Cultural Considerations and Body Language
In North America, for instance, we commonly use our arms and hands to say good-bye, point, count, express excitement, beckon, warn away, threaten, insult etc. In fact, we learn many subtle variations of each of these gestures and use them situationally. We use our head to say yes or no, to smile, frown, and wink acknowledgment or flirtation. Our head and shoulder in combination may shrug to indicate that we do not know something. While the meaning of some gestures, such as a smile, may be the same throughout the world, the meaning of others may be completely different. (See full article on Hidden Aspects of Communication.)
Also keep in mind that some students may a history of physical abuse. Be comfortable with your students, but respect their personal space. Be aware of students’ physical comfort or discomfort with you.
FREE WORKSHEET FOR FUN FOR YOU!
Keep all this info in mind, but don’t let it take away from the fun of being in a room full of young artists. Use this free worksheet to draw the face and body gestures of your Perfect Teaching You.
Super Quick History
Western calligraphy has been around since the first century. It was used for official documents, religious manuscripts, and signs; informal cursive styles were used for everyday writing. Some samples of early styles are below.
The Book of Kells is considered the most exquisite work of calligraphy ever made. It is an illuminated manuscript of the four gospels written in a style called Roman Uncial. It was produced during the sixth through ninth centuries in Ireland.
Awesome Chicago Resource
You can visit Chicago’s Newberry Library at 60 W. Walton St. to (gently) flip through their extensive collection of manuscripts written in different styles of calligraphy, including 260 manuscripts from pre-1500. That’s right, you can touch them, just like any other library book! I strongly recommend going—it’s a powerful experience to hold 700-year-old artwork in your hands.
Why Bother with Calligraphy?
Nowadays, few people think calligraphy is a valuable artform to spend time learning because computers, free downloadable fonts, and high-quality printers are so accessible. However, learning calligraphy has many benefits, including:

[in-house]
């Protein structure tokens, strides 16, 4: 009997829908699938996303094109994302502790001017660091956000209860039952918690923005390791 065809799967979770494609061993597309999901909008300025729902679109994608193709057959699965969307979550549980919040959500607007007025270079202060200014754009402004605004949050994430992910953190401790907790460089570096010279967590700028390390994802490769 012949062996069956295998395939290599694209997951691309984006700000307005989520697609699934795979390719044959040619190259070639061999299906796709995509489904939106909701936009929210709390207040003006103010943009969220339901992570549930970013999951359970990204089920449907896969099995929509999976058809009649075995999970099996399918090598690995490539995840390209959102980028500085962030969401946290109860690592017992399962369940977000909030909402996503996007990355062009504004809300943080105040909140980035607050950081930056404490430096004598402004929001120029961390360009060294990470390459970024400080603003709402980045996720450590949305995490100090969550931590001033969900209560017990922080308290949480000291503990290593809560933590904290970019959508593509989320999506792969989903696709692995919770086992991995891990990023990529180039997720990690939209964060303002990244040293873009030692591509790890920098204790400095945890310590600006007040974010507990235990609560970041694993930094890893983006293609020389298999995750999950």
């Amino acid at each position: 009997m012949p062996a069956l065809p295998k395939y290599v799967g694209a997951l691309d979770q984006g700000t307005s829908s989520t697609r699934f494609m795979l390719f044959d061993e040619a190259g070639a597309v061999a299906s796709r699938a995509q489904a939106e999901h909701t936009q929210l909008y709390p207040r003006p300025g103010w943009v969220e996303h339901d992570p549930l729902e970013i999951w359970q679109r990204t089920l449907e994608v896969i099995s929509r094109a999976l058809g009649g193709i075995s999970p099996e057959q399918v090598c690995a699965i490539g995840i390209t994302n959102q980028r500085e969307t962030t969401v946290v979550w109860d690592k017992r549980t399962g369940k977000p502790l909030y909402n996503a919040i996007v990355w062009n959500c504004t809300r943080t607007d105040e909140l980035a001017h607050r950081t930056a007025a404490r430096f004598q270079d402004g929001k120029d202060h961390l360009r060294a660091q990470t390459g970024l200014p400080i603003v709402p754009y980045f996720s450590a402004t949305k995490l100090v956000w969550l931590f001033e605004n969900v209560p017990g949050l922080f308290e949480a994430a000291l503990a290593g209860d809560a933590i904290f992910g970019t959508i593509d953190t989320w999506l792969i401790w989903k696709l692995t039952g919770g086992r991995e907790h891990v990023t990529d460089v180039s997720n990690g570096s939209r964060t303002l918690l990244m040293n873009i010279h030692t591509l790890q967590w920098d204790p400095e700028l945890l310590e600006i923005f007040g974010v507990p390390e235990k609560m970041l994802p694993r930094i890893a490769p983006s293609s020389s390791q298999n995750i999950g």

• Fonts and printers can’t reproduce the look and feel of handwritten text
• You can incorporate text in your artwork when printing it out on a computer is not possible or practical
• You will have a deeper understanding of and appreciation for the origin of the fonts we use today
• It can improve your handwriting
The Edward Johnston Foundation, named for the artist and teacher who single-handedly revived the popularity of calligraphy in the early 20th century, promotes awareness of calligraphy and its influence on modern-day typefaces.
Calligraphy in the Art Classroom
Calligraphy can be incorporated into lesson plans related to text-based artists such as Jenny Holzer, Christopher Wool, and Nancy Dwyer. However, I wouldn’t recommend teaching calligraphy to an entire class; it takes a great deal of time and dedication to learn, so it would be most suitable for an after-school art club or community art center where all the participating students are eager to learn it.
Calligraphy would be perfect for projects that involve the combination of poetry and artwork. Tim Botts’s works serve as great examples:
Want to Learn Calligraphy?
The Chicago Calligraphy Collective has a gallery, list of local calligraphers, and workshop/event schedule. They don’t have any beginner classes right now, but these places do:
Want to Buy Stuff?
Stores like Blick and Utrecht carry some useful calligraphy supplies, but I get almost everything I need from Paper & Ink Arts. They sell more than just calligraphy supplies—take a look at their entire catalog. If I need ink ASAP, I go to Flax Art & Frame on Adams & Wabash, which carries the best ink ever, Pelikan 4001.
Want to Read (Yet Another) Blog?
Check out Scribblers: The Calligraphy Blog.